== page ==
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Mark Harkin, CC BY 2.0, via Wikimedia Commons

I've seen extra tail surfaces that look like additional vertical stabilizers on the C208 Amphibian. Why is there a need for this? I can't imagine that the floats reduce vertical stab effectiveness.

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Well, it's the same reason that the Challenger ultralight demonstrates extreme "adverse yaw" in response to aileron inputs when flown with the doors on, but less so when flow with the doors off. The floats-- like the doors-- increase the surface area in front of the CG, which has an effect similar to decreasing the size of the vertical fin (which, naturally, is behind the CG.) "Directional" stability is decreased.

Just like if you took a weathervane and added enough surface area in front of the pivot point, it would stop working.

It's not uncommon for aircraft on floats to have modifications to increase the effective area of the vertical fin, usually by adding a small ventral fin below the fuselage.

Which begs the question-- Why did the Wright brothers take steps to increase the amount of vertical surface area forward of the CG on some of their aircraft?

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  • $\begingroup$ That makes a lot of sense. Thanks! $\endgroup$ – MD88Fan May 4 at 14:02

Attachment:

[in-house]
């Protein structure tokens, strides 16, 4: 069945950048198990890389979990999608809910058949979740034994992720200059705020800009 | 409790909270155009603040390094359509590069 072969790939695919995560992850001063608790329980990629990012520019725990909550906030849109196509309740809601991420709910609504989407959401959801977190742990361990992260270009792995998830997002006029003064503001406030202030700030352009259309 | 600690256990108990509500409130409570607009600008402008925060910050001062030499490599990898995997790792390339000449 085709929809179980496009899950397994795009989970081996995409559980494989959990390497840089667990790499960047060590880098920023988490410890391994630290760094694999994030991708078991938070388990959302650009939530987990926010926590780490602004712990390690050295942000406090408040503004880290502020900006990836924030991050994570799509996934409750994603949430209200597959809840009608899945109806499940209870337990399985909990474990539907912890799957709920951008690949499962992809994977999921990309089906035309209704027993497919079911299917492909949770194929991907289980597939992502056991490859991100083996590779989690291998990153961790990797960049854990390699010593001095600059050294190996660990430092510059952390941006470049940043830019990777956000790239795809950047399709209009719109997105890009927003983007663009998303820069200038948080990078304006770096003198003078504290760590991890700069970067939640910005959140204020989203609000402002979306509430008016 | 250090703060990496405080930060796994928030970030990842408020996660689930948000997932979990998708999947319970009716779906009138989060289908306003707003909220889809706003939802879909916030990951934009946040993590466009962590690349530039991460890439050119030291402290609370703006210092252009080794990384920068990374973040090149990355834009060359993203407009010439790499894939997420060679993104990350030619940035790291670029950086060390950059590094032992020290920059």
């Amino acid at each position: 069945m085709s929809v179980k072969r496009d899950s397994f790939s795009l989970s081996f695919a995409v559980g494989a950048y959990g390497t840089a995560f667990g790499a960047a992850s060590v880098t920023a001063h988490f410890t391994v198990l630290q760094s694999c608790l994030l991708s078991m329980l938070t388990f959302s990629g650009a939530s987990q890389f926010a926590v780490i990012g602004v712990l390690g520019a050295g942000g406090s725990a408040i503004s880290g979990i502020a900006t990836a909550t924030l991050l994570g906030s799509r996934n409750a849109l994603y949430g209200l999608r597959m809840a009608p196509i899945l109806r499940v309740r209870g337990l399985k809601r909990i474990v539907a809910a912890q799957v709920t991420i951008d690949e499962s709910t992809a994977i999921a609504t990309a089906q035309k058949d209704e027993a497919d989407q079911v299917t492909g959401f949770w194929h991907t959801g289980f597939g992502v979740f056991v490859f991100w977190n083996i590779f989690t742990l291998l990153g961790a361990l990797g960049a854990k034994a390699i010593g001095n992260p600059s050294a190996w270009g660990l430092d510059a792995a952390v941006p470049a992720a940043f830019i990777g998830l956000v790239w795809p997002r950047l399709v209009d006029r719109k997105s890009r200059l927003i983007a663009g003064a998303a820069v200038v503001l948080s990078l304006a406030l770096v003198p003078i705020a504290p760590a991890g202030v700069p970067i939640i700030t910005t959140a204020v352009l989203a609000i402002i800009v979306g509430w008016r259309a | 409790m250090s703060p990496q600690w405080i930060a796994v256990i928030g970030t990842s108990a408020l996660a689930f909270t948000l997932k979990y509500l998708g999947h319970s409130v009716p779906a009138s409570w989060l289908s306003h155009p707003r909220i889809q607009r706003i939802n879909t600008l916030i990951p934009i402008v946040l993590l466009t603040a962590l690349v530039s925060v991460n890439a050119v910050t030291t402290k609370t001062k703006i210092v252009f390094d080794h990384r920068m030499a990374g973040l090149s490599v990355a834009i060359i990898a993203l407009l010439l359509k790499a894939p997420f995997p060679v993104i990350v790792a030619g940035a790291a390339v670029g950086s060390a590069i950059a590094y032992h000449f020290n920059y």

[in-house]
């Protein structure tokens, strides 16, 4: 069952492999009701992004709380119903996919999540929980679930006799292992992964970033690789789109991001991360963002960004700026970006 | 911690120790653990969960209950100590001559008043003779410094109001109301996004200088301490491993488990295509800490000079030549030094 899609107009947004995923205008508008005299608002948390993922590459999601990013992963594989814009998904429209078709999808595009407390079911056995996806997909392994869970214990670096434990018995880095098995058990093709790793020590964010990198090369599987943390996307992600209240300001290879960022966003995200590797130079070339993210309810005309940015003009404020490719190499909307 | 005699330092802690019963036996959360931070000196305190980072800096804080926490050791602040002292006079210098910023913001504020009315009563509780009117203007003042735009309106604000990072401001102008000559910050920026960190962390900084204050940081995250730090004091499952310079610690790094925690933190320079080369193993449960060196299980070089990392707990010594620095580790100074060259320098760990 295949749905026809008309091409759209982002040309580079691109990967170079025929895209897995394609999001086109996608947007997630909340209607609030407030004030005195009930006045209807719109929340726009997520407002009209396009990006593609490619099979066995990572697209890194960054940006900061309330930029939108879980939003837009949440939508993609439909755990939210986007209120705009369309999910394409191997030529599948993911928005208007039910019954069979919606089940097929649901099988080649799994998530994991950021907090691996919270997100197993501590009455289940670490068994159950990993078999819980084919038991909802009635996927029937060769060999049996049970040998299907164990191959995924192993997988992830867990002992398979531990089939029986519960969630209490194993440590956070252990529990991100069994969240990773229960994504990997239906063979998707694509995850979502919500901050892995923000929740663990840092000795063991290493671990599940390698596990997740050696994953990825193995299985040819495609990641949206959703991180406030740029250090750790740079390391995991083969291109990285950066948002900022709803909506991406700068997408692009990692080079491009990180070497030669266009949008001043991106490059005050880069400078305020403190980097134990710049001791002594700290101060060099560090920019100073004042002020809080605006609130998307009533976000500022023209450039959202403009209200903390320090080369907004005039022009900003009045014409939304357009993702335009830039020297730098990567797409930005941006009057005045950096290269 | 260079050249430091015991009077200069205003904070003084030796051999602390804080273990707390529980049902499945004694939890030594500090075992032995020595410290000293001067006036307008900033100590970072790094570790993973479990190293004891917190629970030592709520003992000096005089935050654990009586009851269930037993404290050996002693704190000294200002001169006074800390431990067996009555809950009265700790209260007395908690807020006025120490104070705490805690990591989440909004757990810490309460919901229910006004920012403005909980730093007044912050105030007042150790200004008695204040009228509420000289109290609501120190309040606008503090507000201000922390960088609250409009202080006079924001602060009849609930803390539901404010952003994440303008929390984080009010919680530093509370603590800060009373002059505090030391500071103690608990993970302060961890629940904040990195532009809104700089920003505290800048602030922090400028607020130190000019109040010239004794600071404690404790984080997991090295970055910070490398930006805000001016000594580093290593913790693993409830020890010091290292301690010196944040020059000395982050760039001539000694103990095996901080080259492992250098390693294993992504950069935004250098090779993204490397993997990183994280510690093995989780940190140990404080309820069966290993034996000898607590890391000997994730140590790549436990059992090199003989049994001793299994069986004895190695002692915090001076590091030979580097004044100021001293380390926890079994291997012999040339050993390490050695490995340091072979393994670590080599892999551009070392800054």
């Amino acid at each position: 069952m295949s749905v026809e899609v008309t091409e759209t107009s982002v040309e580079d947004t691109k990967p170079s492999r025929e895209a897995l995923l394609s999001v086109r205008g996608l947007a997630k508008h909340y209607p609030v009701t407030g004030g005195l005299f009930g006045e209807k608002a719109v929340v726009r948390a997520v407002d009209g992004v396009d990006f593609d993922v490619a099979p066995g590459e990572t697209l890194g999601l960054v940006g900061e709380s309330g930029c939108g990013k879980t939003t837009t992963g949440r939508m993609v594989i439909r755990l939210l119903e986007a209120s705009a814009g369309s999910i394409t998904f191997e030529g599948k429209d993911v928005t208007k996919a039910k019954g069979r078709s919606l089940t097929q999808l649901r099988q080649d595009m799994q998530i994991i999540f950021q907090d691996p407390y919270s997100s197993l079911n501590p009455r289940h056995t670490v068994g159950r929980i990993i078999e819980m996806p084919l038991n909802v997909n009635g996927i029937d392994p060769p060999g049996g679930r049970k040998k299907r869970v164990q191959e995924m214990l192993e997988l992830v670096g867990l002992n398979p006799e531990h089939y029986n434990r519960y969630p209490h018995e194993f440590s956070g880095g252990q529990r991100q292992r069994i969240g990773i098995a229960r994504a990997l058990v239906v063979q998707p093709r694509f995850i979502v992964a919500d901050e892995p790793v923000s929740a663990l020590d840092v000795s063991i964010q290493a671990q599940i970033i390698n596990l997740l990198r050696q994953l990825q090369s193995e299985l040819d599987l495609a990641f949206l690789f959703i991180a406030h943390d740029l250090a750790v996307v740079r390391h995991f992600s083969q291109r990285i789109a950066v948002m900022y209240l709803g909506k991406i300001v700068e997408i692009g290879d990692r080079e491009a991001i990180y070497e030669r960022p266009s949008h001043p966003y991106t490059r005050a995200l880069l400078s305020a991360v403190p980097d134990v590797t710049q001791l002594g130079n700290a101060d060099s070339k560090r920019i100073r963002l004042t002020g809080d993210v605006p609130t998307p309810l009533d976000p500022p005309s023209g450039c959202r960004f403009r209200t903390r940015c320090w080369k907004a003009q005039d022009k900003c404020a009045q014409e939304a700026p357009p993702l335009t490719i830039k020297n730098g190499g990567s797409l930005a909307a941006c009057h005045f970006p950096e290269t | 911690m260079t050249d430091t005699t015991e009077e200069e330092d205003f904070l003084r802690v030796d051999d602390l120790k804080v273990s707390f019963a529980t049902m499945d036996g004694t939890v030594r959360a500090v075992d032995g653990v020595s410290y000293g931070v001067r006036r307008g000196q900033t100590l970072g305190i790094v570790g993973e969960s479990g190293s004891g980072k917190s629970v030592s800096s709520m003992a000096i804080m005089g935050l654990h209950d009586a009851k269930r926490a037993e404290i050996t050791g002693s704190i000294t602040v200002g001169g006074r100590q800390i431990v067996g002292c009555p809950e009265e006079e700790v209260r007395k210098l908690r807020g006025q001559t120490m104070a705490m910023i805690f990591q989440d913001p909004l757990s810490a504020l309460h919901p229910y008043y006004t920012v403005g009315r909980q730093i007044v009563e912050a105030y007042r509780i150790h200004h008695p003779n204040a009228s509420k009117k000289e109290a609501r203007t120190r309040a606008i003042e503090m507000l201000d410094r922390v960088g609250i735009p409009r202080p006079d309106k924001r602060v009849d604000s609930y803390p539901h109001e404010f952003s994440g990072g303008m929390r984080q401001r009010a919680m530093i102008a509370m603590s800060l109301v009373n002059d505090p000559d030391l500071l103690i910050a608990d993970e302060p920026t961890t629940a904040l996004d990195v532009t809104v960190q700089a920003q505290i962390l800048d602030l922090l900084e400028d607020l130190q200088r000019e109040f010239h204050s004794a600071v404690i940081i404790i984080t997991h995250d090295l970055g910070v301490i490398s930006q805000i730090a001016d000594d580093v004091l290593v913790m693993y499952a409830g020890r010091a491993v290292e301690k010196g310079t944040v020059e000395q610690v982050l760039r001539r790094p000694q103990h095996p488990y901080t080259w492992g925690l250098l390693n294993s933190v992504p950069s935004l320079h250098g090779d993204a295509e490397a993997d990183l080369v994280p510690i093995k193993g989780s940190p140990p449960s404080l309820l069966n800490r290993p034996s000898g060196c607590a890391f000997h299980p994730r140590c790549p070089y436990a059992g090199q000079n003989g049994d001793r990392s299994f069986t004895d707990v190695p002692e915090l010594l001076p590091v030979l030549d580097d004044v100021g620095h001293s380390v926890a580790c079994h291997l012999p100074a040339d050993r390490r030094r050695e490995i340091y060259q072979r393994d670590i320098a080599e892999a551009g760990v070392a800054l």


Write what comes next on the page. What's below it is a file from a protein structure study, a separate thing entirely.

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    $\begingroup$ When I was a bush pilot one of the minor side jobs besides hauling fishermen and hunters around in a C-185 was doing float ratings in the air service's Fleet 90 Canuck. The factory float installation did not include any additional fin area and the Canuck already had a smallish fin/rudder. On floats the thing had very mild yaw stability and would slither all over the place when maneuvering and you had to be on your feet constantly like flying a glider. I usually had to give a student taking a float rating about 2-3 hours of dual just flying around getting the hang of the yaw behaviour. $\endgroup$ – John K May 4 at 21:42

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